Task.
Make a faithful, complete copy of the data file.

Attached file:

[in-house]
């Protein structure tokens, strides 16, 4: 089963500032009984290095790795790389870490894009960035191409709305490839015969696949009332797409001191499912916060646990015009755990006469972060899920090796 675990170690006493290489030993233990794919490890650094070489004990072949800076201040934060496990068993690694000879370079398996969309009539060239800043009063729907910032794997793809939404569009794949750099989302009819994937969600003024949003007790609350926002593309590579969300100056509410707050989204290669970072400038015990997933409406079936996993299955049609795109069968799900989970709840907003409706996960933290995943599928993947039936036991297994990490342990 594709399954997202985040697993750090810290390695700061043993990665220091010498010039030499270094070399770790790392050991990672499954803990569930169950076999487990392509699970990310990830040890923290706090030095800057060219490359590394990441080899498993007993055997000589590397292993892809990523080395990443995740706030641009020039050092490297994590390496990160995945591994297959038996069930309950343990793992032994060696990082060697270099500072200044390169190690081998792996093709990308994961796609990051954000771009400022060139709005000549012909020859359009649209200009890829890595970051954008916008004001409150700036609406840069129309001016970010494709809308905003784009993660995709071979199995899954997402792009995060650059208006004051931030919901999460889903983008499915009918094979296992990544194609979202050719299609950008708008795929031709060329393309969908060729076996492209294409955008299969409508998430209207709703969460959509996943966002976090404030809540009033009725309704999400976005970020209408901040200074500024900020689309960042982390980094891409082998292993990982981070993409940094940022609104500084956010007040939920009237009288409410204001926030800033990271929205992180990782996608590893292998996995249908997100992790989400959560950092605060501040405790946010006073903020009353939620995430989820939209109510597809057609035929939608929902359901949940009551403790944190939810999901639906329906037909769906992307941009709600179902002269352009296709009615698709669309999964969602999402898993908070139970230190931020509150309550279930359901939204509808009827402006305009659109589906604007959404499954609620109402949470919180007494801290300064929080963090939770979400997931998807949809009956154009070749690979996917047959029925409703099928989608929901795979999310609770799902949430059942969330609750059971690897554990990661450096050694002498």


[in-house]
């Protein structure tokens, strides 16, 4: 089963500032009984290095790795790389870490894009960035191409709305490839015969696949009332797409001191499912916060646990015009755990006469972060899920090796 675990170690006493290489030993233990794919490890650094070489004990072949800076201040934060496990068993690694000879370079398996969309009539060239800043009063729907910032794997793809939404569009794949750099989302009819994937969600003024949003007790609350926002593309590579969300100056509410707050989204290669970072400038015990997933409406079936996993299955049609795109069968799900989970709840907003409706996960933290995943599928993947039936036991297994990490342990 594709399954997202985040697993750090810290390695700061043993990665220091010498010039030499270094070399770790790392050991990672499954803990569930169950076999487990392509699970990310990830040890923290706090030095800057060219490359590394990441080899498993007993055997000589590397292993892809990523080395990443995740706030641009020039050092490297994590390496990160995945591994297959038996069930309950343990793992032994060696990082060697270099500072200044390169190690081998792996093709990308994961796609990051954000771009400022060139709005000549012909020859359009649209200009890829890595970051954008916008004001409150700036609406840069129309001016970010494709809308905003784009993660995709071979199995899954997402792009995060650059208006004051931030919901999460889903983008499915009918094979296992990544194609979202050719299609950008708008795929031709060329393309969908060729076996492209294409955008299969409508998430209207709703969460959509996943966002976090404030809540009033009725309704999400976005970020209408901040200074500024900020689309960042982390980094891409082998292993990982981070993409940094940022609104500084956010007040939920009237009288409410204001926030800033990271929205992180990782996608590893292998996995249908997100992790989400959560950092605060501040405790946010006073903020009353939620995430989820939209109510597809057609035929939608929902359901949940009551403790944190939810999901639906329906037909769906992307941009709600179902002269352009296709009615698709669309999964969602999402898993908070139970230190931020509150309550279930359901939204509808009827402006305009659109589906604007959404499954609620109402949470919180007494801290300064929080963090939770979400997931998807949809009956154009070749690979996917047959029925409703099928989608929901795979999310609770799902949430059942969330609750059971690897554990990661450096050694002498």